Secret History
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Snakes in Suits

Did the U.S. Secret Service help kill JFK?


A transcript of the Lew Rockwell Show episode 385 with Mark Lane.

ROCKWELL: Well, good morning. This is the Lew Rockwell Show. And what an honor it is to have as our guest this morning, Mr. Mark Lane. Mark has been the champion of peace and of justice his entire legal career. I could spend the entire show talking about his achievements. I remember his beating CIA agent, E. Howard Hunt, and the CIA in a legal victory. I remember him defeating CIA agent or "ex-CIA agent," Bill Buckley. And I was so influenced by his great book Rush to Judgment. This is the first work of Kennedy assassination revisionism, for which he was targeted by the CIA and the rest of the regime. Mark has told the truth his whole life about the Kennedy assassination and the CIA and many other topics.

Comment: For more background info on this subject, we can recommend three books:

The Secret Team: The CIA and Its Allies in Control of the United States and the World by Fletcher Prouty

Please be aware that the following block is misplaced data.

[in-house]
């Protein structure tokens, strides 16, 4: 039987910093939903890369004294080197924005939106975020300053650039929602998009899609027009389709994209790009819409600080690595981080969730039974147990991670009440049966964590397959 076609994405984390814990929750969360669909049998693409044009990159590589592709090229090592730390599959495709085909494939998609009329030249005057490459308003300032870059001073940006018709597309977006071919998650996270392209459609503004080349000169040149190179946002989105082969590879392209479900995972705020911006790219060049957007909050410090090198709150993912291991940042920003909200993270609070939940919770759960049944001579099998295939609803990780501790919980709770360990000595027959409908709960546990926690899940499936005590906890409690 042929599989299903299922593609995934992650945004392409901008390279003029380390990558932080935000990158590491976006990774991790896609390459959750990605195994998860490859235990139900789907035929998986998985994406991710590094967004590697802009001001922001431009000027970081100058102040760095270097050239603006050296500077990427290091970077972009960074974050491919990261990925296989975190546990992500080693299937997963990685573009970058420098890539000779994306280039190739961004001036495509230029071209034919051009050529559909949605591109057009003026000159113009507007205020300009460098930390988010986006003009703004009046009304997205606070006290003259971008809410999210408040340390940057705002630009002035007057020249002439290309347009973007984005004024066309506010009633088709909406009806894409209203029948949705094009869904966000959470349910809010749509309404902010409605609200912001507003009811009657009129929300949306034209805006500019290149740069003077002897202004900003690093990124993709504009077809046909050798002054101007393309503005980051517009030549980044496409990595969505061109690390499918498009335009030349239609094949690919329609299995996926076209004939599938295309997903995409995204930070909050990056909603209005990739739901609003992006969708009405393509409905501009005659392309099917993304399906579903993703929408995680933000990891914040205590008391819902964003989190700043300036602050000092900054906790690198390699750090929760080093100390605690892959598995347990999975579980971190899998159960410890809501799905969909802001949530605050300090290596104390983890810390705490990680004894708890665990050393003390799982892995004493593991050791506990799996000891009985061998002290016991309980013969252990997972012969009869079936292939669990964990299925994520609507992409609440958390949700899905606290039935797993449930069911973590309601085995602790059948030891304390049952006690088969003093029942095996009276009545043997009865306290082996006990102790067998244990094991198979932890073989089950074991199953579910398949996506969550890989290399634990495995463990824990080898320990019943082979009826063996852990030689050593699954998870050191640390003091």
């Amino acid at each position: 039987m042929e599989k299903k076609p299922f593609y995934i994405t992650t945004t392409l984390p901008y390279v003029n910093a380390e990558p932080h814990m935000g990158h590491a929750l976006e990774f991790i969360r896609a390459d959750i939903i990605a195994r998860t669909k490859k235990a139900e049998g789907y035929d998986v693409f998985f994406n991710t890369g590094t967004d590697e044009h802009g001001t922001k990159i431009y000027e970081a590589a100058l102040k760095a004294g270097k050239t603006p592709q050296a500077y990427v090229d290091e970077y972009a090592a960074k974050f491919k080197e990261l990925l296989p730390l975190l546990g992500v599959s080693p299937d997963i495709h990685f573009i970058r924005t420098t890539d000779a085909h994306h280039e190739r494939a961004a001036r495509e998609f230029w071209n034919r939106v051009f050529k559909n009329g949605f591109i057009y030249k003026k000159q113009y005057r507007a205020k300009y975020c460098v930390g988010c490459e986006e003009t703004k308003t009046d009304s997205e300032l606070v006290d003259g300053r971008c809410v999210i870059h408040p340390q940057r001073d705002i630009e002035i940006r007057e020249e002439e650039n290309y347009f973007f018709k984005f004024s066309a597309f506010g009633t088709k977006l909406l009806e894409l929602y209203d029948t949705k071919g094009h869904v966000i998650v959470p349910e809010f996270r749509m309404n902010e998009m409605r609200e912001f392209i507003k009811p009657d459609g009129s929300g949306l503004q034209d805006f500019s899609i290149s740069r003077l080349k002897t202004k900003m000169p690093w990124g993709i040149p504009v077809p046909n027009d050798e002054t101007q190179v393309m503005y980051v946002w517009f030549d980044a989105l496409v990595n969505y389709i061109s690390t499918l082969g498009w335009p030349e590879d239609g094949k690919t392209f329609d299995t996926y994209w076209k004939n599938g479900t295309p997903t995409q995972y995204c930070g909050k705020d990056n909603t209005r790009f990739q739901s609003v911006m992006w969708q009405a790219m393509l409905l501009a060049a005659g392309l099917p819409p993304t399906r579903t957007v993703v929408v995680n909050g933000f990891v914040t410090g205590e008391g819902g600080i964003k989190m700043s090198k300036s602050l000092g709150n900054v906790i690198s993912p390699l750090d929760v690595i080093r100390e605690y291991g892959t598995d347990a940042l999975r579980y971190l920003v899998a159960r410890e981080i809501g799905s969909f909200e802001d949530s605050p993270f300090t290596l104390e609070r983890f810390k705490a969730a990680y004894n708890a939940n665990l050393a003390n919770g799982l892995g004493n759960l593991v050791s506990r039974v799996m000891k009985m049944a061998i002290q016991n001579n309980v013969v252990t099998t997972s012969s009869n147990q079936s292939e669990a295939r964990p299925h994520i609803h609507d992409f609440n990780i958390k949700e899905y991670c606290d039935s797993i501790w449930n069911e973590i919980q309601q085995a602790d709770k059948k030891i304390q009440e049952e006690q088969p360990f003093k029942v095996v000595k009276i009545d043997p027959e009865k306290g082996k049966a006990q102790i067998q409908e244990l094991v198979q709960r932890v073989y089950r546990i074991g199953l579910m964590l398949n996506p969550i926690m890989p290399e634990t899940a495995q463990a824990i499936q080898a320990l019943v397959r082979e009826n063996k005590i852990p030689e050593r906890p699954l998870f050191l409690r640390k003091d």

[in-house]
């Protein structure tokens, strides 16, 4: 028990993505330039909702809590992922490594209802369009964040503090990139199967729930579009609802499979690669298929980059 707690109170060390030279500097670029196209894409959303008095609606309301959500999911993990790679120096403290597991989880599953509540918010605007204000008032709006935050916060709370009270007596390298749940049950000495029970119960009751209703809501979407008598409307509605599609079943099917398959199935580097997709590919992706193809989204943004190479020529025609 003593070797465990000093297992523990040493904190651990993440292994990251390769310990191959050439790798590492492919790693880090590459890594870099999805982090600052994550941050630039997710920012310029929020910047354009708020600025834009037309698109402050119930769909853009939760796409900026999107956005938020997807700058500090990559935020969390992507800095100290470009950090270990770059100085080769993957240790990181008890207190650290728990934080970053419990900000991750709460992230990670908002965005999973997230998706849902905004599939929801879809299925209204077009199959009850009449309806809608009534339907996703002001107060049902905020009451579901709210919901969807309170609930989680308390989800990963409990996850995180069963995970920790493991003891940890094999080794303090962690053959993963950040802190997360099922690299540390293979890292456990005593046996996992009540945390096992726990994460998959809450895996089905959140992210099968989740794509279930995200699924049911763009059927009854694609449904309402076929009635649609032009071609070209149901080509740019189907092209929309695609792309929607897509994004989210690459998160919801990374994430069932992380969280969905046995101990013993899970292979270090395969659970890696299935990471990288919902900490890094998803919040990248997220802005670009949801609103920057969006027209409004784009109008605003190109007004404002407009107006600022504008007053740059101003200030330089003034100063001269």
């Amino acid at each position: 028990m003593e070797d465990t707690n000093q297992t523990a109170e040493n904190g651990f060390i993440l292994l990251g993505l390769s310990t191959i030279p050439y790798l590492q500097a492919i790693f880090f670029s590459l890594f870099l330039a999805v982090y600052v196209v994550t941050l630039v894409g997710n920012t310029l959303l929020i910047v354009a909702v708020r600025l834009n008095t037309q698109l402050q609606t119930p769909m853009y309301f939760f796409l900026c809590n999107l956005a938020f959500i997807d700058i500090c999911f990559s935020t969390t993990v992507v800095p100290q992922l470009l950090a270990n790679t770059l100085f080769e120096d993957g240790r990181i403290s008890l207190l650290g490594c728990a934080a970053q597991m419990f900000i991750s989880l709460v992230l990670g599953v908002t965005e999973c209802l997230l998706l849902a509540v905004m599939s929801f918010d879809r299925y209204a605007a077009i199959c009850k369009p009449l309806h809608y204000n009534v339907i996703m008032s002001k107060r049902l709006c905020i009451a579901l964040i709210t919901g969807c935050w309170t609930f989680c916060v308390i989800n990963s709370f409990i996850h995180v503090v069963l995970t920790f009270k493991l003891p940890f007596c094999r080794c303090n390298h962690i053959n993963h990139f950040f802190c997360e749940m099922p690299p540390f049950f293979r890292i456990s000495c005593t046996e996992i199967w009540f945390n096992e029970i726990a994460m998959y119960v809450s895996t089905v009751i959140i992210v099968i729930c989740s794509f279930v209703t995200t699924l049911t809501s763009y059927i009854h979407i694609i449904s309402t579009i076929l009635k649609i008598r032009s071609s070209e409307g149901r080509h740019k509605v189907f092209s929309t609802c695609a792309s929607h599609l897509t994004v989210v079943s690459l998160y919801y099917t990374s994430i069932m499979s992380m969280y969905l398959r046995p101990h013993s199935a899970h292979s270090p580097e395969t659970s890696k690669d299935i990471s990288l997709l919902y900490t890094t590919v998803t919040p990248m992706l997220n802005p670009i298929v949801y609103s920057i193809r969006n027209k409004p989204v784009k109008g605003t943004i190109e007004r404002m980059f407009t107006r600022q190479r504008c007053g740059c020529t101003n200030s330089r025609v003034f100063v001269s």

JFK: The CIA, Vietnam, and the Plot to Assassinate John F. Kennedy by Fletcher Prouty

JFK: The Assassination of America by Laura Knight-Jadczyk

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Scientists discover oldest recorded stone tool ever found in Turkey

oldest stone tool turkey
© University of Royal Holloway London
Stone tool approximately 1.2 million years old.
Scientists have discovered the oldest recorded stone tool ever to be found in Turkey, revealing that humans passed through the gateway from Asia to Europe much earlier than previously thought, approximately 1.2 million years ago.

According to research published in the journal Quaternary Science Reviews, the chance find of a humanly-worked quartzite flake, in ancient deposits of the river Gediz, in western Turkey, provides a major new insight into when and how early humans dispersed out of Africa and Asia.